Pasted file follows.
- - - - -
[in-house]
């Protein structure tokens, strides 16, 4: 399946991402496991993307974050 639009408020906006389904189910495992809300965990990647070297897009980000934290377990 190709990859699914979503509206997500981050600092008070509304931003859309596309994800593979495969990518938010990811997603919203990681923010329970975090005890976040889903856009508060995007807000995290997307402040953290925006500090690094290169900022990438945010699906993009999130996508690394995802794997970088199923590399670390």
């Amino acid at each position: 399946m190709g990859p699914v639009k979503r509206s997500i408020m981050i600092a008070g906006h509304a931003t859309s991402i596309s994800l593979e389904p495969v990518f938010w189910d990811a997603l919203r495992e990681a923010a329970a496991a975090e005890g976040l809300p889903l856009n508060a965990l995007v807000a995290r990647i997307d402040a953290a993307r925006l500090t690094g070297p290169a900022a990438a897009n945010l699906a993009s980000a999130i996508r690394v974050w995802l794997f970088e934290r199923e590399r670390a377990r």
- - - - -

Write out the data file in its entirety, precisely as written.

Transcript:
[in-house]
């Protein structure tokens, strides 16, 4: 399946991402496991993307974050 639009408020906006389904189910495992809300965990990647070297897009980000934290377990 190709990859699914979503509206997500981050600092008070509304931003859309596309994800593979495969990518938010990811997603919203990681923010329970975090005890976040889903856009508060995007807000995290997307402040953290925006500090690094290169900022990438945010699906993009999130996508690394995802794997970088199923590399670390």
């Amino acid at each position: 399946m190709g990859p699914v639009k979503r509206s997500i408020m981050i600092a008070g906006h509304a931003t859309s991402i596309s994800l593979e389904p495969v990518f938010w189910d990811a997603l919203r495992e990681a923010a329970a496991a975090e005890g976040l809300p889903l856009n508060a965990l995007v807000a995290r990647i997307d402040a953290a993307r925006l500090t690094g070297p290169a900022a990438a897009n945010l699906a993009s980000a999130i996508r690394v974050w995802l794997f970088e934290r199923e590399r670390a377990r």